June 29, 2013 by Alicia Robinson
Riverside officials appear to be starting to coordinate and step up their efforts to address University-area homeowners’ concerns about student rentals in their neighborhood. One sign of this is that police are compiling statistics to see where the problems have been and what their response was.
In roughly the first half of 2013, police responded to 153 calls about loud music or problem parties in the neighborhoods around UC Riverside, according to information from Lt. Andy Flores.
The addresses with the most complaints in that period – four locations had eight calls each – were apartment complexes, and it wasn’t known which apartment number generated the complaint, Flores wrote in an email explaining the numbers.
Some of the addresses with repeat complaints are single-family homes that are rented out. If you cross-reference Flores’ noise complaint spreadsheet with city information on building permits to add extra bedrooms (creating what neighbors are calling “mini dorms), you start to see why homeowners chose those permits as their point of attack.
(Homeowners asked for a moratorium on extra-bedroom permits, which the city attorney has said officials can’t legally do.)
Of roughly 30 different streets where police got calls, five of them are also streets where someone got a permit to add bedrooms within the last three and a half years. In the case of 3962 Mt. Vernon Ave., those two data sets intersect: a permit was granted in February 2012 to turn the living room into two more bedrooms, bringing the total to six; in the first half of 2013, that address had three noise complaints.
To be fair, we don’t know whether any or all of the people living at the addresses generating complaints were students. But some anecdotal evidence supports homeowners’ concerns. Several property owners or managers I spoke with said they’d like to rent to families, but none seem interested. Some owners even solicit student renters in online ads.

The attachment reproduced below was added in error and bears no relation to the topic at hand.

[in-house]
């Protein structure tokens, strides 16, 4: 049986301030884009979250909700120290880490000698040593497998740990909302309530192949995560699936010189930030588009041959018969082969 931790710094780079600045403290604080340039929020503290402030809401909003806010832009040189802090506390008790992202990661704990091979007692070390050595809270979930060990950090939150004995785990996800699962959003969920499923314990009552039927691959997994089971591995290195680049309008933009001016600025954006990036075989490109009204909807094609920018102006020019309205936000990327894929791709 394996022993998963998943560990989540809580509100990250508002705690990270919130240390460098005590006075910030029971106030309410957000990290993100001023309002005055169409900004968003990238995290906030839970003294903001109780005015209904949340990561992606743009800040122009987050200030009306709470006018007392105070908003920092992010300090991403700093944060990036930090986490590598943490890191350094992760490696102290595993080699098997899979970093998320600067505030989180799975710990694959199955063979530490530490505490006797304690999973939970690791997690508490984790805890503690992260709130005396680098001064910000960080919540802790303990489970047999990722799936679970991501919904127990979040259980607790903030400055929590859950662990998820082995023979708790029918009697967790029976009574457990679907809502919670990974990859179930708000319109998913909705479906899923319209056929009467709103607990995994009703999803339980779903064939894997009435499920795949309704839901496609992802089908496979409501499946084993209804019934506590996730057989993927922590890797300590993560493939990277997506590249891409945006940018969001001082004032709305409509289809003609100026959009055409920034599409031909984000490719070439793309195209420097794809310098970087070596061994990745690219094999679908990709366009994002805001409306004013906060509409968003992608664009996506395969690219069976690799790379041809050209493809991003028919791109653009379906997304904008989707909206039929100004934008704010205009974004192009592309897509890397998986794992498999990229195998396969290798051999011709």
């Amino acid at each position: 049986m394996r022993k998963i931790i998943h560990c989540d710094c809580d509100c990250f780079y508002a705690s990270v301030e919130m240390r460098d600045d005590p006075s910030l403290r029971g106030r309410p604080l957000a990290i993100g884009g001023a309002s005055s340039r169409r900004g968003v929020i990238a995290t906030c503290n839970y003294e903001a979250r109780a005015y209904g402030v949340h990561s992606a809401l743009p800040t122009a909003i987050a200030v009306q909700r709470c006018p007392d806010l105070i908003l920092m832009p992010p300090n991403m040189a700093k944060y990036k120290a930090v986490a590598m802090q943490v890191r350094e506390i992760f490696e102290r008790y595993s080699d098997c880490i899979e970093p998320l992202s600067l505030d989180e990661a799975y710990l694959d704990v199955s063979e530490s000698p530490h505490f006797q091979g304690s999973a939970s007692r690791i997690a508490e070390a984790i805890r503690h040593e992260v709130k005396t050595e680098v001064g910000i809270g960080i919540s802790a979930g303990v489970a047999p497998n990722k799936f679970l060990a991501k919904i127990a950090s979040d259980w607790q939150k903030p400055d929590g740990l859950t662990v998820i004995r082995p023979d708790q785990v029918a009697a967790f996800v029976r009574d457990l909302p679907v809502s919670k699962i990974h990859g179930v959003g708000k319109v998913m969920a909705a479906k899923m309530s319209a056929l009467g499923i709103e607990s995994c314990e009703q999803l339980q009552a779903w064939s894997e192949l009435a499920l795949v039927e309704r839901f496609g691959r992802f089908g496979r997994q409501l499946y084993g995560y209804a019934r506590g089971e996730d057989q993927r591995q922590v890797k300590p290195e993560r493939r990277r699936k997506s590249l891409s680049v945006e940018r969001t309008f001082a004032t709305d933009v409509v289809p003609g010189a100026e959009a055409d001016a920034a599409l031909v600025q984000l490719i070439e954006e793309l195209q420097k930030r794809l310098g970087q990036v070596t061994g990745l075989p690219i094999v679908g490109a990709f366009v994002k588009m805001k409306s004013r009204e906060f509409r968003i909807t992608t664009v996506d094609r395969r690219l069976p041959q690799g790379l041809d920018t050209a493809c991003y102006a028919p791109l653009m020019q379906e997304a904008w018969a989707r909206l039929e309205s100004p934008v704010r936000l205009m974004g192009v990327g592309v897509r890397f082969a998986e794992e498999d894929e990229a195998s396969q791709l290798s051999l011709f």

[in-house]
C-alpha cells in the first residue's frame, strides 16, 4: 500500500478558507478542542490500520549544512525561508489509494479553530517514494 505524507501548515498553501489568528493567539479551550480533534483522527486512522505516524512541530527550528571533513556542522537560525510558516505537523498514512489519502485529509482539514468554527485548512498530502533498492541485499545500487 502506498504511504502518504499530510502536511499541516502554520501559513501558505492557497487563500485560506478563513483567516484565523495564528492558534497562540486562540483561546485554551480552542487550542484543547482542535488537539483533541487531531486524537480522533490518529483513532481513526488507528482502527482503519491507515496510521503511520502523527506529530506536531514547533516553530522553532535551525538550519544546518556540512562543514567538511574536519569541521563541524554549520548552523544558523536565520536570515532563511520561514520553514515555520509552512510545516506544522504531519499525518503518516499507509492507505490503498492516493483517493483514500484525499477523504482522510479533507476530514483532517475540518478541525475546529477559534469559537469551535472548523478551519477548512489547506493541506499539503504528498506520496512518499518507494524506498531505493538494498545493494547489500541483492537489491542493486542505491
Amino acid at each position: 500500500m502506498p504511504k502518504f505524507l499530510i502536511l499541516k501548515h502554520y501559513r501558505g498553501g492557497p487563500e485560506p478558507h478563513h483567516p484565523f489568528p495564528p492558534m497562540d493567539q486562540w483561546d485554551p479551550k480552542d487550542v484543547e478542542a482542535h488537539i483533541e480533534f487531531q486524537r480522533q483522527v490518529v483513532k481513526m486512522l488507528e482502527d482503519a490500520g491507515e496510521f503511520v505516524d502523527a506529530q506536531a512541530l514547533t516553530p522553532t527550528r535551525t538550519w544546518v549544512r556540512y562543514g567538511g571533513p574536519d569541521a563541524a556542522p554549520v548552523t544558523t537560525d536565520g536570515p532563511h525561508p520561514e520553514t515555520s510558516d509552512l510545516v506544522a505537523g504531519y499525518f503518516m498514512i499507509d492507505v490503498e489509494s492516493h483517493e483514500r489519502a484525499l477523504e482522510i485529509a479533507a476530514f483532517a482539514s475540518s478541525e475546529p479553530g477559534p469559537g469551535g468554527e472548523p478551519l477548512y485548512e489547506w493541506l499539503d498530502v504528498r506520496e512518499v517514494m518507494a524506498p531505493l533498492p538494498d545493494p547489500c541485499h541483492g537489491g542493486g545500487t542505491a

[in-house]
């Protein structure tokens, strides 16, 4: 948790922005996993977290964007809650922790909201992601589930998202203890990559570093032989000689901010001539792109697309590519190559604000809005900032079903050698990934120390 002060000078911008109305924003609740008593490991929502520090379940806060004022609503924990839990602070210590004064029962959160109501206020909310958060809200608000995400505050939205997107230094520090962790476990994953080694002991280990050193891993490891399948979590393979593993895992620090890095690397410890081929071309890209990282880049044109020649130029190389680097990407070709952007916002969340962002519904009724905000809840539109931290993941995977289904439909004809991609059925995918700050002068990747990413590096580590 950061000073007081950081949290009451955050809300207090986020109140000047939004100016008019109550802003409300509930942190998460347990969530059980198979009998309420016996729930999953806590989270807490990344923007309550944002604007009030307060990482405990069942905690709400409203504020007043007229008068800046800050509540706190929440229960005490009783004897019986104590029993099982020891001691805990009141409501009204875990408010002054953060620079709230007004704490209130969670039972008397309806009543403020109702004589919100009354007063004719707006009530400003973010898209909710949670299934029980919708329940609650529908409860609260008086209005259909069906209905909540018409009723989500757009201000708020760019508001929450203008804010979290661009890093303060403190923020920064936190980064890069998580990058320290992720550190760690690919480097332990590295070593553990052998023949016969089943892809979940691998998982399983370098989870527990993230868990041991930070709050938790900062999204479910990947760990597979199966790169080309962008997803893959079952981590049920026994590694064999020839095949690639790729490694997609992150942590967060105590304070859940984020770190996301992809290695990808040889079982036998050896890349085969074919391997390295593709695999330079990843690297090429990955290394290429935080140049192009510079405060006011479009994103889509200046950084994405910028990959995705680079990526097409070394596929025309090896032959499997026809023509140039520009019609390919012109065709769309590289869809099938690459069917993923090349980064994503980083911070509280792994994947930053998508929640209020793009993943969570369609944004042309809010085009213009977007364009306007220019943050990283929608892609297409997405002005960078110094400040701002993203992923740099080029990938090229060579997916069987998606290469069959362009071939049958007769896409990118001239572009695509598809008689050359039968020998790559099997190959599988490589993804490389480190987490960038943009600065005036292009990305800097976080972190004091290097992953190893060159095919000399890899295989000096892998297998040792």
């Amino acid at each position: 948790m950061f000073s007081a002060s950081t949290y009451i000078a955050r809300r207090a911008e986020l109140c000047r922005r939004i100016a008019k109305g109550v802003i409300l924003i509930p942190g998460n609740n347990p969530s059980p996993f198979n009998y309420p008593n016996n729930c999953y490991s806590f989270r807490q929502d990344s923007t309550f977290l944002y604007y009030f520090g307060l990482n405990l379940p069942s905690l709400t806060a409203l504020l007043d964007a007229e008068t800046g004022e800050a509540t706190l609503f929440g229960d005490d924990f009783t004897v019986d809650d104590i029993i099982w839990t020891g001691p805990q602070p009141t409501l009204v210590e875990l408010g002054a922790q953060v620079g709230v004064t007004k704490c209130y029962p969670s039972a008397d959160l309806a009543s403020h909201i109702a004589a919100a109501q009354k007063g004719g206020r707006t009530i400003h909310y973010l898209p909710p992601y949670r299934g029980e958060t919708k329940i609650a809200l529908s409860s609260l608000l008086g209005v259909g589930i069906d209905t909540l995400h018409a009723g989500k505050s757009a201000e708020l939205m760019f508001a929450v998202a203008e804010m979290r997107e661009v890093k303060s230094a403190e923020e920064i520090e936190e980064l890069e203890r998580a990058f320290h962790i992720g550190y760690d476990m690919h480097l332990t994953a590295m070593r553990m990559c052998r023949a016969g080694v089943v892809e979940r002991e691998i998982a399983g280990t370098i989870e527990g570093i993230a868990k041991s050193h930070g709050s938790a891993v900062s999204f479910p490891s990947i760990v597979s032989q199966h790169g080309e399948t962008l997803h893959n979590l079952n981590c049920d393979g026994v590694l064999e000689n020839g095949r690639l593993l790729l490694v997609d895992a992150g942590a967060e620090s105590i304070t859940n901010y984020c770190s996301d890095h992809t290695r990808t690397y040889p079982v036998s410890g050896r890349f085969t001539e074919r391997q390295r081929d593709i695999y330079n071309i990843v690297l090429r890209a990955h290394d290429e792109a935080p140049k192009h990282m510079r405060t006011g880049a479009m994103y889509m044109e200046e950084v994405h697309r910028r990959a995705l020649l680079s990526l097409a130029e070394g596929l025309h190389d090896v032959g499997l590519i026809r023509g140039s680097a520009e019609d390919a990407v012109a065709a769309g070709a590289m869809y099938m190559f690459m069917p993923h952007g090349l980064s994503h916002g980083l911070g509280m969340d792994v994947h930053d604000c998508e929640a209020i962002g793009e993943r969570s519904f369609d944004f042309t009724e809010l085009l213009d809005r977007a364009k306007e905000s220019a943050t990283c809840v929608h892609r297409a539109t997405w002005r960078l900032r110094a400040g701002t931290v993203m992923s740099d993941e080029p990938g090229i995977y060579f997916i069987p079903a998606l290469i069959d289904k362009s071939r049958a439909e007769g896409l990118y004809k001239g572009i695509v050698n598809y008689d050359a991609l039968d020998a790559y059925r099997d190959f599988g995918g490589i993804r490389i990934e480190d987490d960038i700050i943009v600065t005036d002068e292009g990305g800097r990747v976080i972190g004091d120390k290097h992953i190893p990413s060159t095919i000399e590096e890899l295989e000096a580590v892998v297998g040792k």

The problems homeowners describe – noise till the wee hours, drunk driving, and trash, vomit and worse in other people’s yards – will take a variety of efforts to solve. (I wrote earlier, here, about how many renters are allowed per home under city policy, which is itself a thorny issue.)
But homeowners say one place to start is with real penalties for people who break the rules and make the neighborhood unlivable for others. According to another spreadsheet Flores created, on a list of 22 student rental addresses where complaints were made, it appears police gave citations in just three cases.
Flores wrote that he’s working on tracking problem addresses so officers can take a “zero tolerance” approach to future complaints and, if appropriate, the city attorney can send letters to owners that their properties are a nuisance. That’s already been done in a few cases.
What will satisfy homeowners remains to be seen. They’ve been to two City Council meetings so far, and some have vowed to keep coming until their concerns are adequately addressed. I’ll be writing more about the history of this problem and possible solutions in the weeks to come.